Beat Your Classmates Out Of Doors

penelope plod

Whilst at my Tooting grammar school I honed my skills as a card shark. Well, played a lot of rummy.

During a wet playtime this would be our classroom-bound pastime. No money was ever exchanged, although we could have played for tuck-shop-bought doughnuts, although this would have made the desks incredibly sticky; I’d struggled with secondary school education enough without having jam smeared over pictures of Gladstone and Disraeli in my history text book.

When I changed schools in June 1972 to go to Emanuel, rummy was not the card game of choice during wet playtimes. Because it was a posher school, some of my new classmates played bridge.

Before embarking on my fifteen-month sojourn at the Clapham minor public school, the only card games I’d ever played, aside from rummy, were Beat Your Neighbours and Newmarket. (Although I’d only played Newmarket on Boxing Days with family friends.  We’d play for halfpennies – how none of us ended up attending Gamblers Anonymous sessions I’ll never know!)

During these wet playtimes I’d look nervously on, but very quickly arrived at the belief that bridge was like rummy, only with more cards, the word “trump” was used a lot – a word I’d only heard my Nan speak, but this was a euphemism rather than something of an advantage – and there seemed to be a lot of inactivity for one quarter of the players.

I was eventually allowed to play. I say play as I seemed to spend an inordinate amount of time being the “dummy”.  If I’d have known this would have happened I’d have done some research before like buying the 1972 Titch and Quackers Annual.

It was the posher kids in my class who played bridge. I assume their parents ran bridge evenings which, given we were all living in suburbia, probably led to swingers’ nights; although you wouldn’t have wanted to be the dummy there unless you actively wanted your eyesight to worsen.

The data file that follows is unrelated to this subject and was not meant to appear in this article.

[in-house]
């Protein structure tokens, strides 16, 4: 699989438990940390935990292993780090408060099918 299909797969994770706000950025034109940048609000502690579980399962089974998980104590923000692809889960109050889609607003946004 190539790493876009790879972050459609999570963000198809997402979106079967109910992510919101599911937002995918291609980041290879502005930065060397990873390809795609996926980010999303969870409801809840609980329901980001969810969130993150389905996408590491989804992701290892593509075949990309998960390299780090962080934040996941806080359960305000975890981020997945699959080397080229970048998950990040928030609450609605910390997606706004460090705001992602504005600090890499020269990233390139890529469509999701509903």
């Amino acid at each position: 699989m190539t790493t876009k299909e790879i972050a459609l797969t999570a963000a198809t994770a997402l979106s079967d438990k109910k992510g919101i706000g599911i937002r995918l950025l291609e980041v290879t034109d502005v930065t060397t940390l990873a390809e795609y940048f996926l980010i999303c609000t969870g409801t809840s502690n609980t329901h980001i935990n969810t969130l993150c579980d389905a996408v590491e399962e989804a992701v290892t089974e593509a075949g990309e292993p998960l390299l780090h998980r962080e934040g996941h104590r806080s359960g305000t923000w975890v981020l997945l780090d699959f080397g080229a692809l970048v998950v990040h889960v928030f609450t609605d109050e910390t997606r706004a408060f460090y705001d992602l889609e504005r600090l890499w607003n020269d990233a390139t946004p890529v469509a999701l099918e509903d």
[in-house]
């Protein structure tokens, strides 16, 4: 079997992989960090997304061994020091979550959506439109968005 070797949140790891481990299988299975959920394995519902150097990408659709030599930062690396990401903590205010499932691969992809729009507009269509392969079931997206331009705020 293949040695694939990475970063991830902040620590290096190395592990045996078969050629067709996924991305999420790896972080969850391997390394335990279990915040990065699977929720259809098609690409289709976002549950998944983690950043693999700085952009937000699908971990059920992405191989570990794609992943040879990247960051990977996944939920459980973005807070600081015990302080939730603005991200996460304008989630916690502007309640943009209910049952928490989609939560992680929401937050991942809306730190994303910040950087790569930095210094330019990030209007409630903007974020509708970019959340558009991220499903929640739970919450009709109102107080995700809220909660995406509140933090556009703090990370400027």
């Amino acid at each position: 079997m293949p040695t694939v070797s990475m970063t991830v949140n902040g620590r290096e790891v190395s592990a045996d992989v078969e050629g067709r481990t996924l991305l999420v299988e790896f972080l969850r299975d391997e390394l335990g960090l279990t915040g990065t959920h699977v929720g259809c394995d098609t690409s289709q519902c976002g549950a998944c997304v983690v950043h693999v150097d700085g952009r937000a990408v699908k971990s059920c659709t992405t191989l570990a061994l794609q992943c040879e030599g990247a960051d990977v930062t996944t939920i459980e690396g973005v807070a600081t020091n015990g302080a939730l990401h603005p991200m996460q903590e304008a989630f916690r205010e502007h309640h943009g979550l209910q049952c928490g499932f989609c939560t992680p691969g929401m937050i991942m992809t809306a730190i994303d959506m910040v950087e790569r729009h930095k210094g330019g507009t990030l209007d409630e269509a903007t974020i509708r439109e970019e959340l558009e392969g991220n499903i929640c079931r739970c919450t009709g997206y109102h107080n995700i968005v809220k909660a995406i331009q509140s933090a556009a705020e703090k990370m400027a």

I rapidly realised that bridge was not for me and decided to extricate myself from this elite group. With the cards dealt for another rubber (bridge seemed to full of comedy words) and me being, yet again, the dummy, I watched, and as soon as the second card was placed on the jam-free desk, I shouted “SNAP!!”   The look I received could have been a real-life representation of an HM Bateman cartoon.  I grabbed my suit jacket (of course they didn’t have blazers!) and went outside to contract hypothermia.

I never played cards since, the withdrawal as legal currency of halfpenny bits simply accelerated that.

I found it strange that no one in my class at Bec or Emanuel wanted to play Happy Families. I always fancied Penelope Plod, the policeman’s daughter.

Rubbers are off, love

Sign of the Ford Zodiac


There should be playtime in the workplace. Fifteen mental minutes when you can run around before going back to your office, sweating like a pig before creating more content for your last primary school year county project; never has so much rubbish been written about Middlesex as there was by me in my south London primary school in the late sixties.

Within my school most boys wanted to play professional football or cricket (we weren’t allowed in the girls’ playground, which was no bad thing as this was where the threat of kiss chase lurked and, as a ten/eleven-year-old boy, all girls were considered soppy). (My mother had warned me that using other peoples’ toilet seats would induce VD; for me, kiss chase was simply the start of a slippery slope towards a life of contracting sexually-transmitted diseases.  My mother’s Chinese lantern presentations on the subject make me wonder how I ever talked to girls, let alone realise that kiss chase may well have been better fun than three-and-in).

In the confines of the boys’ playground, we’d emulate Peter Osgood or Colin Cowdrey – some of the boys who weren’t very sporty played cover drives like Peter Osgood and chested balls down and volleyed them like Colin Cowdrey. This was our desire, except for one boy in our class.  He wanted to be a Ford Zodiac.

Whilst we would hope, while we were running around, that possibly there’d be scouts from Chelsea or Fulham or Tooting & Mitcham if you were slightly more realistic; this one lad was hoping to have someone spot him from the Dagenham Motor Works. We all wanted to be footballers, he wanted to be a faux-wood dash board, leatherette steering wheel or alternator.   We were trying to make the ball swerve off the outside of our foot like Pele, our mutual classmate would run around, changing an imaginary gear like Marcel Marceau.

I never got to play for Chelsea, but then, fifty years later, I’ve never had to replace my clutch, although I think I’ve started to leak brake fluid!